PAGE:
Guide

Lighting energy efficiency

Efficient zonal and sensor lighting controls

No matter how efficient lamps are, energy is wasted if lights are on when they don't need to be. There are different types of control that allow you to maintain correct lighting levels while keeping your energy usage as low as possible.

Zoning lighting

Zoning lighting can be used in large workspaces which need different levels of lighting. Creating separate, independently controlled zones means that you can switch off or dim lights in certain areas and increase it in others. For example you could switch off lights near windows to take advantage of natural daylight, but keep them on further into the room.

Installing zoning controls can be appropriate where there are:

  • variations in occupancy levels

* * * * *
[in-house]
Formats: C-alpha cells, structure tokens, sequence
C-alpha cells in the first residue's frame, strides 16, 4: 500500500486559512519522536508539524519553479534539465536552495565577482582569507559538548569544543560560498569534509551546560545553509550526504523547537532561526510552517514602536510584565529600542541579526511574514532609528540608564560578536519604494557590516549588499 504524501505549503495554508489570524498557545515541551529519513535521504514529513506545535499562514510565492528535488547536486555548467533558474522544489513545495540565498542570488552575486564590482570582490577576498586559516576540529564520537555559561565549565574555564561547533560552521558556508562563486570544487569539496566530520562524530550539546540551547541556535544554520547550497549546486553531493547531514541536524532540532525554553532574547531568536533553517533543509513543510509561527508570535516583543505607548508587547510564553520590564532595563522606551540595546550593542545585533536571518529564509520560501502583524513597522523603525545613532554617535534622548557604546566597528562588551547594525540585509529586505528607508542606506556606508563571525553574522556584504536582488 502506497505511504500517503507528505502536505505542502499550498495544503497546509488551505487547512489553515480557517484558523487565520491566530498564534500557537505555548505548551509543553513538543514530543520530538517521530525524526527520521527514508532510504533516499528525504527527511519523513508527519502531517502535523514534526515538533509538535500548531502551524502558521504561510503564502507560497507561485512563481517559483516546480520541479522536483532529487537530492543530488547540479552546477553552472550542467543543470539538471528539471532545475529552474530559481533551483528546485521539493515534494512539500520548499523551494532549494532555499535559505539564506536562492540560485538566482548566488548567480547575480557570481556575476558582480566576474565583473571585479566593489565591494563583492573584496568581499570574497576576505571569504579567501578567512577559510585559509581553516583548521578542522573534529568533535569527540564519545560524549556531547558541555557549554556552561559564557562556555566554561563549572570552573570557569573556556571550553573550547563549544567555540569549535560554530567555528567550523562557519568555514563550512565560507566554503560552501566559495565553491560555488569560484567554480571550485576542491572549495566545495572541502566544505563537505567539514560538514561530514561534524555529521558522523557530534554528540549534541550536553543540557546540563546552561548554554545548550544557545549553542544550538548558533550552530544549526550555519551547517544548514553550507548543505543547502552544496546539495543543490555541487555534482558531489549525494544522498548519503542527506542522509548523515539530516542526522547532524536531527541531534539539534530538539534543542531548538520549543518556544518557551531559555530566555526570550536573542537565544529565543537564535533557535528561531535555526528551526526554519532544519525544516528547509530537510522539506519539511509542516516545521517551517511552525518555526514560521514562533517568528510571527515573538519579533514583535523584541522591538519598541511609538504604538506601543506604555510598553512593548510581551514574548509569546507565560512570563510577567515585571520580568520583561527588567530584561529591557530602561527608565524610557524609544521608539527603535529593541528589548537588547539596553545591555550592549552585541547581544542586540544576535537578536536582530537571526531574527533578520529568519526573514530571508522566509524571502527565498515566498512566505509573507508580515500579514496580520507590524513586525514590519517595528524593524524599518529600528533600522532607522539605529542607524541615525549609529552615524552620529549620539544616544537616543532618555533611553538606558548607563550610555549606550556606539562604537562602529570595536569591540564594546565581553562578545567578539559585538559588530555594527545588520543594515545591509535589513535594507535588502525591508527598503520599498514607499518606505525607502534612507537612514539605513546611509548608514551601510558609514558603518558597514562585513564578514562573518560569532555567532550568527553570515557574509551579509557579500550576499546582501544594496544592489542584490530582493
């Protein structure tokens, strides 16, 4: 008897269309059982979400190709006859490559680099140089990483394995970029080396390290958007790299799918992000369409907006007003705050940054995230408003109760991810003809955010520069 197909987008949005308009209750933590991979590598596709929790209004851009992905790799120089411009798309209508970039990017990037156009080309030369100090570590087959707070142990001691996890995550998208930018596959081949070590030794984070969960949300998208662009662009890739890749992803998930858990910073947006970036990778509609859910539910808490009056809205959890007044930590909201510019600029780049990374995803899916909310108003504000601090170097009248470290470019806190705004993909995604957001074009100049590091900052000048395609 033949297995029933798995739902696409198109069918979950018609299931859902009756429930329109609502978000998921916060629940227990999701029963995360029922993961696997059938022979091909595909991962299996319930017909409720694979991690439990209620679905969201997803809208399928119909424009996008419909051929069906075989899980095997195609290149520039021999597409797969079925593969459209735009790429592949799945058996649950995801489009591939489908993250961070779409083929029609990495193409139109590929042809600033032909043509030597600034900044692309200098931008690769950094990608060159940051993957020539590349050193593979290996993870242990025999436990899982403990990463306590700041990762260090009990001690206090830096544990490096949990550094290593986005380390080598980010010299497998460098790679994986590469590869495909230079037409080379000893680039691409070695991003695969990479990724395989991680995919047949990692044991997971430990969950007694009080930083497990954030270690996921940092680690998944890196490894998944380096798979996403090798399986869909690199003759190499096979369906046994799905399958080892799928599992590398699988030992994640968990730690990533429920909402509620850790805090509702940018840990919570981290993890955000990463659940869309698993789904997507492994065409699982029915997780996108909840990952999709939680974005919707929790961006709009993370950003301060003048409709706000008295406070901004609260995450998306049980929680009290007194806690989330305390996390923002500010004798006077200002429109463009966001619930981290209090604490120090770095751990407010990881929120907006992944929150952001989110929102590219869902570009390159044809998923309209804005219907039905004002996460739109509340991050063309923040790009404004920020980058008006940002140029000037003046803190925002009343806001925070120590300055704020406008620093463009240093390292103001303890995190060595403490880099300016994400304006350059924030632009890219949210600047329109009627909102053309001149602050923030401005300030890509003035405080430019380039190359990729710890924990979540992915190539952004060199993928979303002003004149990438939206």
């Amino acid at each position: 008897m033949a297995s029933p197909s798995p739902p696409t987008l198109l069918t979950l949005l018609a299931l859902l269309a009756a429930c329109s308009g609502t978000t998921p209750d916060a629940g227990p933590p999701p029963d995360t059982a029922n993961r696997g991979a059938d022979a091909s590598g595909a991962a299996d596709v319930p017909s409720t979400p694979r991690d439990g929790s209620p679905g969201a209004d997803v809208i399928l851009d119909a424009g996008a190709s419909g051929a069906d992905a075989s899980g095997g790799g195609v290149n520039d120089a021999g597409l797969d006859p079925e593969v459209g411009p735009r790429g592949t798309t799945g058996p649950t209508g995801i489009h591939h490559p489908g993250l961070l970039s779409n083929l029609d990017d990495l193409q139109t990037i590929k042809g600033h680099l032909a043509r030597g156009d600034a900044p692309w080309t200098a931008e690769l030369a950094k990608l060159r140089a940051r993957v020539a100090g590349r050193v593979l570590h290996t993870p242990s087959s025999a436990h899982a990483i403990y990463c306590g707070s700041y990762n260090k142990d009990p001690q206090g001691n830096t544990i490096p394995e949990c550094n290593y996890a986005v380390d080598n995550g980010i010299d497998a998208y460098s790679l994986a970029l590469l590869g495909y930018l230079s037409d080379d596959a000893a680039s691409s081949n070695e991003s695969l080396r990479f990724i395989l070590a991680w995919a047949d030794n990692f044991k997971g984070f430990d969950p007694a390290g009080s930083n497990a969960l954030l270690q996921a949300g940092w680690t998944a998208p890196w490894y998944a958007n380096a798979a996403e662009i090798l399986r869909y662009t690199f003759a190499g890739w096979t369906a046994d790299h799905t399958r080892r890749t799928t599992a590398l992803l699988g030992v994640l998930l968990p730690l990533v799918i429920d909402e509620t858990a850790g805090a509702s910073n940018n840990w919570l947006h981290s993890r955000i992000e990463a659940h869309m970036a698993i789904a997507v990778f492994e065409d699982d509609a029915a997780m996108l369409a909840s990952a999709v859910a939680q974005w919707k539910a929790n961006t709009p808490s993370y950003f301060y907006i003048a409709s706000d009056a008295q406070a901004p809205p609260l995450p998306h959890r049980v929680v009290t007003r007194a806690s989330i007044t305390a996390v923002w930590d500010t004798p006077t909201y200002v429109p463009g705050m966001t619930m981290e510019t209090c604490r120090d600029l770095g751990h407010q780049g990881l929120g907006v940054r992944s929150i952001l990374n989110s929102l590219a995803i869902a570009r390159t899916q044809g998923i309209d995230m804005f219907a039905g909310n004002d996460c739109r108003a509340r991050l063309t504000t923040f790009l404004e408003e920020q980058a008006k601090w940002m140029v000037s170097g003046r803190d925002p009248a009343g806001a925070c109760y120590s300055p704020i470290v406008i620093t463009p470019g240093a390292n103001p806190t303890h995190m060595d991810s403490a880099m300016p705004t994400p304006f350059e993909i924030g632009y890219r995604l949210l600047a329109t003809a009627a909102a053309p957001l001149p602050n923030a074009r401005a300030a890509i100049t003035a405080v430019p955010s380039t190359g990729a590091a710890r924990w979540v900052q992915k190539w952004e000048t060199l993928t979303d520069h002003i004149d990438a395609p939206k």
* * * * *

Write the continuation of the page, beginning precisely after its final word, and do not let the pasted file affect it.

• individual workstations which need brighter light
  • different levels of daylight provision

Install and use occupancy sensors

Occupancy sensors switch off lights automatically when a space isn't being used and can reduce lighting costs by up to 30 per cent.

Install and use daylight sensors

Daylight sensors - or photocells - switch off or dim artificial lighting when there's enough daylight. They are particularly useful for external lights, and can pay back their costs within a year. You can combine them with time switches to make even greater savings.

Install and use timing controls

Installing a seven-day timer can help to create a specific lighting pattern for your premises. You can use timers to set lights to come on at different times of the day throughout the week, saving energy that would otherwise be wasted in lighting unoccupied areas. Some timers have multiple on and off switch times for added flexibility.

Time delay controls are also useful in certain situations - for example to switch off lights in cupboards and storerooms automatically.